Why kale is a superfood

In the times when the masses are being conscious about their health and nutrition, the concepts of ‘eating healthy’ and ‘Superfoods’ are gaining popularity. Kale is one such superfood – a popular vegetable and a member of the cabbage family. The most common type of kale is called curly kale or Scots kale, which has green and curly leaves and a hard, fibrous stem. Let us take a look at the health benefits of including Kale in your diet.

1. Kale Is one of the Most Nutrient-Dense Foods on Earth

Kale has been ranked in the top 10 foods with the highest nutrition density per 100 calories of serving – based on a study published in the US Centre for Disease Control and Prevention (CDC) journal & Preventing Chronic Disease & Kale has very low-fat content, but a large portion of the fats comprises omega-3 fatty acids. Given its incredibly low-calorie content, kale is among the most nutrient-dense foods in existence.

2. Kale is rich in antioxidants

Kale, like other leafy greens, is highly rich in antioxidants. These include beta-carotene and vitamin C, as well as various flavonoids and polyphenols. Antioxidants offer protective activity against oxidative damage by free radicals in the body. Oxidative damage is one of the factors contributing to the physiology of aging and many diseases, including cancer. Because of the high content of antioxidants, Kale is one of the plants with a high ORAC value (Oxygen Radical Absorbance Capacity, which measures foods&39; ability to scavenge free radicals)

Kale is also a rich source of the flavonoids quercetin and kaempferol. Laboratory studies have shown them to possess heart-protective, anti-inflammatory, and anti-cancer effects. Kale also is an excellent source of Vit. C – Ascorbic Acid, which drives the synthesis of collagen. Collagen aids in providing elasticity to the skin and contributes to smooth, wrinkle-free skin. Kale is much higher in vitamin C than most other vegetables, containing about 4.5 times much as spinach. Furthermore, a cup of raw kale contains even more vitamin C than a whole orange.

3. Kale helps in cholesterol sequestration

Kale contains bile acid sequestrants, compounds that bind bile acids in the digestive system and prevent their reabsorption. This ultimately reduces the total amount of cholesterol in the body. This might lead to a reduced risk of heart disease over time. One study found that drinking kale juice every day for 12 weeks increased HDL (the”good”) cholesterol by 27% and lowered LDL levels by 10%, while also improving antioxidant status. According to one study, steaming kale dramatically increases the bile-acid binding effect. Steamed kale is 43% as potent as cholestyramine, a cholesterol-lowering drug that functions similarly. Moreover, Kale is rich in dietary fiber.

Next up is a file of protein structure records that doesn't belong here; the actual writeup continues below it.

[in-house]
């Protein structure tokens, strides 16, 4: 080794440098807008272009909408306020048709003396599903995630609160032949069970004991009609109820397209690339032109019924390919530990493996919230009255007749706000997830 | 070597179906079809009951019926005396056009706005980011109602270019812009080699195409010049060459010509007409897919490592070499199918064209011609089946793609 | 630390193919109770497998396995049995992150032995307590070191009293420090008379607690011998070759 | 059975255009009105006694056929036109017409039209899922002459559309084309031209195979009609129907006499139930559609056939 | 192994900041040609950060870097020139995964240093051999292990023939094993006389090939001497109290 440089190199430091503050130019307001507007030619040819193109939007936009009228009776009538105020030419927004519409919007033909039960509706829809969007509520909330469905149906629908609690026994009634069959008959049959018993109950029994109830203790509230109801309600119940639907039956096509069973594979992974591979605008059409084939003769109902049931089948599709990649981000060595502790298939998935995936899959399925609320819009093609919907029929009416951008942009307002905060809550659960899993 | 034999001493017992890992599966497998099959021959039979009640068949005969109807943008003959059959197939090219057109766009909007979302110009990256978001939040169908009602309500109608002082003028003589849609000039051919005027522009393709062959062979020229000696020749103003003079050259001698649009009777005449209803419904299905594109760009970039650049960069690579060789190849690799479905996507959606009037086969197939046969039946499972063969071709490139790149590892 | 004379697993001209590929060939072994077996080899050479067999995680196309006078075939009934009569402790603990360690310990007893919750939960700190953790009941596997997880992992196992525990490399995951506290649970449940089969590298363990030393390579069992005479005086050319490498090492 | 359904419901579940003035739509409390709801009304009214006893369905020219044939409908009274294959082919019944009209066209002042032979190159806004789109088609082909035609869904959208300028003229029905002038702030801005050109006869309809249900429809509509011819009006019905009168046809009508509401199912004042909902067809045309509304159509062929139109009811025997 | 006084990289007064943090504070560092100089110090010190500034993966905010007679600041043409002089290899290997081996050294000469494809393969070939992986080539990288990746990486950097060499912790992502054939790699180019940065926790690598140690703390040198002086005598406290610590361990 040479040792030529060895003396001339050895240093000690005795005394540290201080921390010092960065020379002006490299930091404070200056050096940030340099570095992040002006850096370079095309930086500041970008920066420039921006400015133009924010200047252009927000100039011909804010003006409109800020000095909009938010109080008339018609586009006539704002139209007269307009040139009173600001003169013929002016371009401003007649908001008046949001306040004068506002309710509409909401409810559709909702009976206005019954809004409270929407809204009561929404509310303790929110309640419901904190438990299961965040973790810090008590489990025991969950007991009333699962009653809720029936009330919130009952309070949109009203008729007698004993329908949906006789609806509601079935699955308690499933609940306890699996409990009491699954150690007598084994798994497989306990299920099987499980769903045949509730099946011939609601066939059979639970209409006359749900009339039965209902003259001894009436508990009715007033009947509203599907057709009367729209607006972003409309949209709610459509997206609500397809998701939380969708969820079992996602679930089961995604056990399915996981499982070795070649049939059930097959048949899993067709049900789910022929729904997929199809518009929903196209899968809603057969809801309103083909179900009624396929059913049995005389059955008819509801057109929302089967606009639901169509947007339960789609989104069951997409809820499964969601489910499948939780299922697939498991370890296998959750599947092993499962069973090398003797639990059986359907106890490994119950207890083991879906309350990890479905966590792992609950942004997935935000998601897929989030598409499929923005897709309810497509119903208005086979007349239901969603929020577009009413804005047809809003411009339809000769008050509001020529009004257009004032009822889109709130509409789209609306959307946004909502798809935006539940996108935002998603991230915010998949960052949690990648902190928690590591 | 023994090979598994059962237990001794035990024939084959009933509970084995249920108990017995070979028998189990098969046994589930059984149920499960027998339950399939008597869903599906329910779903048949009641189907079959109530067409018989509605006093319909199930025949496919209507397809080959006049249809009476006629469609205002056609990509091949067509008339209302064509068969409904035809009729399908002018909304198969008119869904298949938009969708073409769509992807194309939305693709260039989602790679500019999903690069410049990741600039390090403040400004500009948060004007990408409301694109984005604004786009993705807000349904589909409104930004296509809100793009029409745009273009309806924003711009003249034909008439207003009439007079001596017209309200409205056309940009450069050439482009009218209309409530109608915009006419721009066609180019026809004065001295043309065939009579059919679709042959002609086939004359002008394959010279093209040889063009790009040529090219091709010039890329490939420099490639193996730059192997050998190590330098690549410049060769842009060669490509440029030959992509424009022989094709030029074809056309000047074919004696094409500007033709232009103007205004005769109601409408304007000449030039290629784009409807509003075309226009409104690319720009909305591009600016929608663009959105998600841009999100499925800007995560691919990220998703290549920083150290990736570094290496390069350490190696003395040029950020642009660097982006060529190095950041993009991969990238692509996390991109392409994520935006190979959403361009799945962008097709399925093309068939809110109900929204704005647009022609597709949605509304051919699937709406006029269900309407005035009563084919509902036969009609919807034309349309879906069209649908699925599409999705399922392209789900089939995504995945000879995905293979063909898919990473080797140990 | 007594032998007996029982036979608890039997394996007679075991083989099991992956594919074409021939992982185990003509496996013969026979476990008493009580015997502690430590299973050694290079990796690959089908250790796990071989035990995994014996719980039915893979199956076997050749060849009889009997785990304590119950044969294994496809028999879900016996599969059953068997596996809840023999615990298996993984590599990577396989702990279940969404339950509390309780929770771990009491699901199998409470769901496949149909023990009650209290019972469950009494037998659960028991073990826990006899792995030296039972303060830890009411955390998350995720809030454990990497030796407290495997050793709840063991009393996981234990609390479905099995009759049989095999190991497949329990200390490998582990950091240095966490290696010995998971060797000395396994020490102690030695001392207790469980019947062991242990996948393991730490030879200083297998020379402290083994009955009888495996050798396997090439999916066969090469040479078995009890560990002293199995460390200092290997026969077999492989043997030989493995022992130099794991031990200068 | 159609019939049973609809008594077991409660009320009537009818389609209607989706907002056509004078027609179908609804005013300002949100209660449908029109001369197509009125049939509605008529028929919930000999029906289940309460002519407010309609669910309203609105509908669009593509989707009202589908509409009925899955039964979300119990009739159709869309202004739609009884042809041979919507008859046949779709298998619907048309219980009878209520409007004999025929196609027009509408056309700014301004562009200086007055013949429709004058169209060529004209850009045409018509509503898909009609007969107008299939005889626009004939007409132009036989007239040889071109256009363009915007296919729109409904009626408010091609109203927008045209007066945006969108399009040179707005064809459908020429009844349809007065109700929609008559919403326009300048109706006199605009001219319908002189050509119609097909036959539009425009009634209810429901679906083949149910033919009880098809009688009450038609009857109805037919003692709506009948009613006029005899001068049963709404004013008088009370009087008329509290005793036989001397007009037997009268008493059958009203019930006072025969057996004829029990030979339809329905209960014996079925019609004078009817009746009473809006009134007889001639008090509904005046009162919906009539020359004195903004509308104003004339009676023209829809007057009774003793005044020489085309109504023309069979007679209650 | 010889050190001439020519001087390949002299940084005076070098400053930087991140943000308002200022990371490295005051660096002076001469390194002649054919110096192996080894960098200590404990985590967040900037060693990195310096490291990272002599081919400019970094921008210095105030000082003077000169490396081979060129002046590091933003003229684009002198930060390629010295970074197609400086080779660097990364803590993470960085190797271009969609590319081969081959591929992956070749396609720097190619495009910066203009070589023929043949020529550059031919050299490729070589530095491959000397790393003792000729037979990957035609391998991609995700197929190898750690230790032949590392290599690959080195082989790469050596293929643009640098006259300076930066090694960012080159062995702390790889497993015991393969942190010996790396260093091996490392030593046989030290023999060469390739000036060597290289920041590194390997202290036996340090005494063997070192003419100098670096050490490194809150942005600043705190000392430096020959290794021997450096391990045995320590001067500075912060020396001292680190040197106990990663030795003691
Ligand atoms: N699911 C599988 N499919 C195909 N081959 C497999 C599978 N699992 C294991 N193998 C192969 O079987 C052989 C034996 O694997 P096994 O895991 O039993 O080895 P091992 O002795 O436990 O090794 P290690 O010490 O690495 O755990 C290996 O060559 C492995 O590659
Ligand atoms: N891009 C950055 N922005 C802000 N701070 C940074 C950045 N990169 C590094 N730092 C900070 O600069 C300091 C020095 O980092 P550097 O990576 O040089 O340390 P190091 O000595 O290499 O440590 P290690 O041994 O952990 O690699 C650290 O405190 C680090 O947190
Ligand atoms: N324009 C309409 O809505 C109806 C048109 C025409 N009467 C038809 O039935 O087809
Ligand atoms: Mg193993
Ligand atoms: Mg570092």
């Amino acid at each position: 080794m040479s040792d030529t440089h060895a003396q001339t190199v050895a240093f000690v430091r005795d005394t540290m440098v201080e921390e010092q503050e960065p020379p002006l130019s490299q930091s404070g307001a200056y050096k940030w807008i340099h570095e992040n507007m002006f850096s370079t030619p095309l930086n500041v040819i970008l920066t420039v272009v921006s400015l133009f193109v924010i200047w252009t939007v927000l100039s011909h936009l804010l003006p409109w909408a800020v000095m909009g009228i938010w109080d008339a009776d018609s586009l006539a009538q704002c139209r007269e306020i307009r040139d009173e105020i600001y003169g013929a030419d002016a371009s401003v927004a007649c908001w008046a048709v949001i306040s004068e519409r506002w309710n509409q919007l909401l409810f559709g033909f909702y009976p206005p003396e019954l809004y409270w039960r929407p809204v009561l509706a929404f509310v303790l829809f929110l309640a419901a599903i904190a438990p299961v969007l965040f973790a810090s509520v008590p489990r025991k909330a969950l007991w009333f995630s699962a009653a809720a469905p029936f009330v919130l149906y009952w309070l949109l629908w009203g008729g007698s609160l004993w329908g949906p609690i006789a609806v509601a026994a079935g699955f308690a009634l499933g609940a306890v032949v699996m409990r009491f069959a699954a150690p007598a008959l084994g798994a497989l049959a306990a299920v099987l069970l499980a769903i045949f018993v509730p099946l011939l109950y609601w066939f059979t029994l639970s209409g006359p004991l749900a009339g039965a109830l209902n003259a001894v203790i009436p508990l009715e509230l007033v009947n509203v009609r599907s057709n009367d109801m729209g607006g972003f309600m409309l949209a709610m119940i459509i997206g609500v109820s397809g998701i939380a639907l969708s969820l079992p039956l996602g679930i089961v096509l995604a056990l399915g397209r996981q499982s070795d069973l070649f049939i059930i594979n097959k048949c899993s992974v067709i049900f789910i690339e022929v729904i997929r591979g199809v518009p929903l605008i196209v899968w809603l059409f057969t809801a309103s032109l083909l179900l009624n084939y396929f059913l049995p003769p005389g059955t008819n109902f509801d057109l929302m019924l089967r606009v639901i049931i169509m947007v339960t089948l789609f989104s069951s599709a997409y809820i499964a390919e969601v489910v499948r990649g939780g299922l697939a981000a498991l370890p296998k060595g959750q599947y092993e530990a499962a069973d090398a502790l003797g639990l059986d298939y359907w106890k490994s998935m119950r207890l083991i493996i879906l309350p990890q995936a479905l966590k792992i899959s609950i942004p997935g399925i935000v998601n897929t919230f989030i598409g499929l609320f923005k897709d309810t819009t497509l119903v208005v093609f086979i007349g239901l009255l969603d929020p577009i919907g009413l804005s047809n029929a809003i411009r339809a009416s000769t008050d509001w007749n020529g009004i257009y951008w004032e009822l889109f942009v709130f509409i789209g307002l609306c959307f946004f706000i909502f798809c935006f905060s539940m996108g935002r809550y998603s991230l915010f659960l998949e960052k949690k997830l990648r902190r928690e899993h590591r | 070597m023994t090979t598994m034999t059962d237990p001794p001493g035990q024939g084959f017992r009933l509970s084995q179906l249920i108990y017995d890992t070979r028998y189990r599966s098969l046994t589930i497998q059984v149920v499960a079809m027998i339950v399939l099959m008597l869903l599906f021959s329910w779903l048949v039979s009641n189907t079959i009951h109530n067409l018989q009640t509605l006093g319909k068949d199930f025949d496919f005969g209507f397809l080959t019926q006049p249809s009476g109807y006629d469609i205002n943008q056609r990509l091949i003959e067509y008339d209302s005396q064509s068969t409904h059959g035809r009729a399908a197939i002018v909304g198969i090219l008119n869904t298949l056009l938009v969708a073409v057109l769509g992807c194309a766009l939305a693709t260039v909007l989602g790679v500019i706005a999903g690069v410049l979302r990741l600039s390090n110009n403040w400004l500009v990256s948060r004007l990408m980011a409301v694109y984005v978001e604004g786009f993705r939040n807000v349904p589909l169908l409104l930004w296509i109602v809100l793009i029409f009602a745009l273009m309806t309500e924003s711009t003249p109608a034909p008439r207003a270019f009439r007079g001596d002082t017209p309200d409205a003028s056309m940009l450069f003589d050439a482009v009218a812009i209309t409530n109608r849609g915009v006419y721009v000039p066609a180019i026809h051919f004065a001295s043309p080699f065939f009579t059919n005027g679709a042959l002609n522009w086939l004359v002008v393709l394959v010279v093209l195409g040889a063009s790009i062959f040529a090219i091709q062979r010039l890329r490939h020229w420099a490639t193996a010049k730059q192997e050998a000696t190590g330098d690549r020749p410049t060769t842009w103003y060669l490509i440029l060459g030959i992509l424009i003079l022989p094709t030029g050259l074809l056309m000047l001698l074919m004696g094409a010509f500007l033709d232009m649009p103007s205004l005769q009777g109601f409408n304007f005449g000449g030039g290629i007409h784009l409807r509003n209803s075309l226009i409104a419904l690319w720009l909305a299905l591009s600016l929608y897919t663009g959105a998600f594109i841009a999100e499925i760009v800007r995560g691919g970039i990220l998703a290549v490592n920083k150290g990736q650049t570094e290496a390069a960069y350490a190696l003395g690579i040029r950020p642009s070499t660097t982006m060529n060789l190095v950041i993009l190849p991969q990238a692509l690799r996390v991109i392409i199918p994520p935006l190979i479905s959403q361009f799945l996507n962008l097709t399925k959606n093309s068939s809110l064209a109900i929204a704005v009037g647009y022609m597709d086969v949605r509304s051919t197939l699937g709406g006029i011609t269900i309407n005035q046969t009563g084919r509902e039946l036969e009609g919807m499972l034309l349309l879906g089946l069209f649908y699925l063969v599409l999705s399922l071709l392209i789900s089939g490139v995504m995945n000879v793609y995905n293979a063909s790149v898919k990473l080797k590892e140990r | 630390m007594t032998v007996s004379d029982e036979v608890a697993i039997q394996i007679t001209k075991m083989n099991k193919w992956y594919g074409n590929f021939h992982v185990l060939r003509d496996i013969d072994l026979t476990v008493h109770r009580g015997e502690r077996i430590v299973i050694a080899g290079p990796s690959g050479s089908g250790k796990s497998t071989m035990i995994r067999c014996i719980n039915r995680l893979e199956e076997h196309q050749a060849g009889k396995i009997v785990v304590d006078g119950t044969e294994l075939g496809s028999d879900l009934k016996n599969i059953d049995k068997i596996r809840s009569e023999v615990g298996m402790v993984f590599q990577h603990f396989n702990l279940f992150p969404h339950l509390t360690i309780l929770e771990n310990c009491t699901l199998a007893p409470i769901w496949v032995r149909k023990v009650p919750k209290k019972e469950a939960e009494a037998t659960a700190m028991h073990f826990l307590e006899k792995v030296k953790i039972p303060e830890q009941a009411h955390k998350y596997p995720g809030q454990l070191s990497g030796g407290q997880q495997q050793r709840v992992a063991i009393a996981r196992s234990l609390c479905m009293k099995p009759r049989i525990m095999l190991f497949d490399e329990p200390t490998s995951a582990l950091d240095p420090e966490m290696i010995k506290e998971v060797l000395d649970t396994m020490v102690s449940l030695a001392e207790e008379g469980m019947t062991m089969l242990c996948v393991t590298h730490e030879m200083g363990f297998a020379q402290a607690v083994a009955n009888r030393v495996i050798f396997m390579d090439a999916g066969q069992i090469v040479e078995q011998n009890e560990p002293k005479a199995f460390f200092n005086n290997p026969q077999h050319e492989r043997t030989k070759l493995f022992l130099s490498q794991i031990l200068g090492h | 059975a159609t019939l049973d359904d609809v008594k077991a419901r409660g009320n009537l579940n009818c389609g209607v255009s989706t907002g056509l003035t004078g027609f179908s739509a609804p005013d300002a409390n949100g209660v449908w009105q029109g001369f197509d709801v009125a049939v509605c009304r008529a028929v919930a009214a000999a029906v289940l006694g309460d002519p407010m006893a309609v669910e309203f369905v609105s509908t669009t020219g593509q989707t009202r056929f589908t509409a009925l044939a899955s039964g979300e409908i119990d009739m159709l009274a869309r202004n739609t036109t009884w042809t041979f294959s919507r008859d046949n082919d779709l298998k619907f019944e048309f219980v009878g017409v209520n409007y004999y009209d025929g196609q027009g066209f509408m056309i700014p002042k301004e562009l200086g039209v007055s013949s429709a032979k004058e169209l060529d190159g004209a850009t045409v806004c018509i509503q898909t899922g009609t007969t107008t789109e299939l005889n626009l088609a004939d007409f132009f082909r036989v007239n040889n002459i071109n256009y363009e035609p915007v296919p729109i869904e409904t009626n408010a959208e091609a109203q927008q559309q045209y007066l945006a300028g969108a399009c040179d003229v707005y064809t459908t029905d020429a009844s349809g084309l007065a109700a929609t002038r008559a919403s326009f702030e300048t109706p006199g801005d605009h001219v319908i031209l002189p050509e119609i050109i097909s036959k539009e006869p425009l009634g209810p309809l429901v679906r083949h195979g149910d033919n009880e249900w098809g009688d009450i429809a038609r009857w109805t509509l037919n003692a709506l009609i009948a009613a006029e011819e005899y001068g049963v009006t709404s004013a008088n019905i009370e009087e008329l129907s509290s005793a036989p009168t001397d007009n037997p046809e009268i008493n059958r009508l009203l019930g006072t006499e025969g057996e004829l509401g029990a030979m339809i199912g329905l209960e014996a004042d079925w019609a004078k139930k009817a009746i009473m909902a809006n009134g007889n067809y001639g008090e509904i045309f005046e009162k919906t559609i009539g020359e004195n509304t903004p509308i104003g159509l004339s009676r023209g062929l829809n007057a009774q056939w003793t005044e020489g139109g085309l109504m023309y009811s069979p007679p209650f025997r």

4. Kale is an excellent source of Vitamin K

Vitamin K is a very crucial player in the blood-clotting pathway. Vitamin K activates certain proteins in the blood-clotting pathway and gives them the ability to bind calcium.

Kale is one of the world’s best sources of vitamin K, with a single raw cup containing almost 7 times the recommended daily amount. The form of vitamin K in kale is K1, which is different than vitamin K2. K2 is found in fermented soy foods and certain animal products.

5. Kale contains several compounds with potential anti-cancer activity.

Kale offers a bounty of compounds that are believed to have protective effects against cancer. One such compound is sulforaphane. Kale also contains indole-3-carbinol, another substance that is believed to help prevent cancer. Laboratory studies have shown that cruciferous vegetables (including kale) may significantly lower the risk of several cancers, although the evidence in humans is mixed.

6. Kale is loaded with minerals

Kale is a good plant-based source of calcium, a nutrient that is very important for bone health and plays a role in all sorts of cellular functions. Kale also contains quite a bit of potassium, a mineral that helps maintain electrical gradients in the body’s cells. Adequate potassium intake has been linked to reduced blood pressure and a lower risk of heart disease. One advantage that kale has over leafy greens like spinach is that it is low in oxalate, a substance found in some plants that can prevent minerals from being absorbed.

7. Kale contains a high amount of Lutein and Zeaxanthin

The weakening of eyesight is a common symptom accompanied by aging. Including proper nutrition in your diet can help mitigate this effect of aging. Lutein and zeaxanthin, are the carotenoid antioxidants that are found in large amounts in kale. Studies have shown that dietary inclusion of these antioxidants lowers the risk of macular degeneration and cataracts, two very common eye disorders associated with aging.

The Bottom Line!

Despite being a superfood for decades and having numerous health benefits, the use of Kale is close to invisible in the diet of Indians. We believe it is about time to understand the importance of including this superfood in our diets to fulfill the daily adult requirement of nutrients. Fortunately, the hydroponics cultivation technique has made it possible to bring pesticide-free and chemical-free Kale into your plate!
Adding kale to your diet is relatively simple. A popular snack – kale chips, where you drizzle some extra virgin olive oil on your kale, season it with salt and spices and then bake in it an oven until dry. You can pair kale with your dry fruit nuts or add in your soups. A lot of people also add kale to their smoothies to boost their nutritional value. If you want to dramatically boost the number of nutrients you take in, consider loading up on kale.